DEV Community

loading...
Cover image for 9 Rules of Effective Development Team Meetings

9 Rules of Effective Development Team Meetings

waterlink profile image Alex Fedorov Originally published at foundsiders.com Updated on ・4 min read

Let me ask you a question.

Have you ever had a meeting scheduled 45 minutes after the stand-up? Have you been able to do any productive work before it?

Hardly can get into any deep enough focus before such distraction. It’s frustrating, I know!

Also, do you remember that time when some important decision was to be made at 7 freaking PM?? You didn’t have any energy and not so invested in making the best choice at this point, which is entirely fair at this time.

Nor your colleagues.

How successful was that decision then? Not so great, I guess.

What do you think about heated discussions that can’t come to a close after 4-5 hours straight? Yeah, I know, you’re lucky to have had that lunch break in the middle…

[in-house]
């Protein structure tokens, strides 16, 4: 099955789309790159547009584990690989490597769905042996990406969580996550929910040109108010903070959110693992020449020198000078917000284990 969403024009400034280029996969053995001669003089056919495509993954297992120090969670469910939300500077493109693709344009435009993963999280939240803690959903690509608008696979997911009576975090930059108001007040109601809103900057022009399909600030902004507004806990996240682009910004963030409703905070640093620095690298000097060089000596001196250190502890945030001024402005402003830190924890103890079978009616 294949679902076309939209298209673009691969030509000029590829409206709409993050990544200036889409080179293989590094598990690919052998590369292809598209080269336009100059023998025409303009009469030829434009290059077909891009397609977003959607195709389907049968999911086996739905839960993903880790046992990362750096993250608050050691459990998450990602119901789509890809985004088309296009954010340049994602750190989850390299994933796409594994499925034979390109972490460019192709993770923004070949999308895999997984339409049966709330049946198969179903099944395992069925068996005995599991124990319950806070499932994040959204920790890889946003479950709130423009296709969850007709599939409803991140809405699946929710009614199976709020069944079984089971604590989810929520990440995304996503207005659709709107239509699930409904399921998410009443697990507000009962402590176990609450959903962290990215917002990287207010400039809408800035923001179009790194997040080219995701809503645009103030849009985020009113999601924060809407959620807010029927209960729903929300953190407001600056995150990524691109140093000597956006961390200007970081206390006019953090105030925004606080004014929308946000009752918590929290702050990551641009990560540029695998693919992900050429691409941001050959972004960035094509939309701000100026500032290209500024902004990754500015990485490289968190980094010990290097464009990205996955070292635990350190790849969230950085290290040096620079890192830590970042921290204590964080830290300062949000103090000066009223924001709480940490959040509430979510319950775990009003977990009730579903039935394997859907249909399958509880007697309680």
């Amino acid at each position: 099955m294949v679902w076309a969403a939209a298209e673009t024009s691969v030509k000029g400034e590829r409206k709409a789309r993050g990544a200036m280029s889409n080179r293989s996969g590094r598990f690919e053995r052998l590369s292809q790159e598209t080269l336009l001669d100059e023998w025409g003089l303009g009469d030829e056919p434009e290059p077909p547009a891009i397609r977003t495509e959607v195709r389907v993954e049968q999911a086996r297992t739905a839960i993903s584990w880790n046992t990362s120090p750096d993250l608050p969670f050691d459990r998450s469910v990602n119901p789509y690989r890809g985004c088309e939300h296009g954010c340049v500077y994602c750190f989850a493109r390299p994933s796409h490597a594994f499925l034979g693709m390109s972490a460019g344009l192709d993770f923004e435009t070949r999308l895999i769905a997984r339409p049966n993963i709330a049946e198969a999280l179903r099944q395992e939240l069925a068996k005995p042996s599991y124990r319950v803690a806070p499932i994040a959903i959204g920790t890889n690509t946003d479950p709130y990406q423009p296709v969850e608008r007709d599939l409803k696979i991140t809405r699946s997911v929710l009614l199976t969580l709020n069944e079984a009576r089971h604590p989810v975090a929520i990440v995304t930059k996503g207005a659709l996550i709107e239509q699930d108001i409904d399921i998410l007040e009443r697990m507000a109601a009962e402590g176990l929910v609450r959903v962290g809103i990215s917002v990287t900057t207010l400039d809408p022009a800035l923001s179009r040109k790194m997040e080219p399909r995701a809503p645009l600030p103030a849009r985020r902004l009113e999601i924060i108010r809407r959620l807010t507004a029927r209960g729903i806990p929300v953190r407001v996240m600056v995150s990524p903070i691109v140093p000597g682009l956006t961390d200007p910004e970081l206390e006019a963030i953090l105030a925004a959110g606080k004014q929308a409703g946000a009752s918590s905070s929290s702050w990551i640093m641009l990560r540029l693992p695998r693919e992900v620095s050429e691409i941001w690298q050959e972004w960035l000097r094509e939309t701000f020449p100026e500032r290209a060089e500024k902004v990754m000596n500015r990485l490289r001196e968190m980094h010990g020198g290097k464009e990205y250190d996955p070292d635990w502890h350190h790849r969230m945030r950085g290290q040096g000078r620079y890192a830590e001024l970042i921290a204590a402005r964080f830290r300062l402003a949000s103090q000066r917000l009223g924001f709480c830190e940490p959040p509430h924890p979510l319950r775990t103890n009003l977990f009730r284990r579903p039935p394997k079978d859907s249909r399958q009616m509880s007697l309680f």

And how often did you feel that you shouldn’t have been invited to the meeting in the first place? Because you really don’t have anything to contribute or you trust others to make the right decision?

If any of these questions evoke bad memories of worst meetings in you, then you’re in for a treat.

Here is a short list of four rules to make your team’s meetings effective again:

1. Early in the morning, right after the stand-up.

As a knowledge worker, you don’t want to have 30-60mins between your start of the day and important meeting. You’re likely not to be able to focus on anything deeply.

It’s frustrating, I know!

Also, if the decision is important, you want your people not to be tired when making it. Otherwise, they’ll be pretty bad decision-makers, right?

2. Short. Non-negotiable time limit.

If you allow your meetings to run more than 15-60mins, then you’re likely to have 5-6 hours discussion where opposing sides with strongly-held opinions can’t agree on the decision.

Put a hard time limit in place.

This will force people to not waste time on what’s not important in the meeting.

3. The 2nd best decision is better than no decision at all.

Have a team come up with some decision, even if not everyone agrees. Adopt the mantra “A decision is better than no decision. We can always correct the course when we have more information.”

4. Minimum viable audience.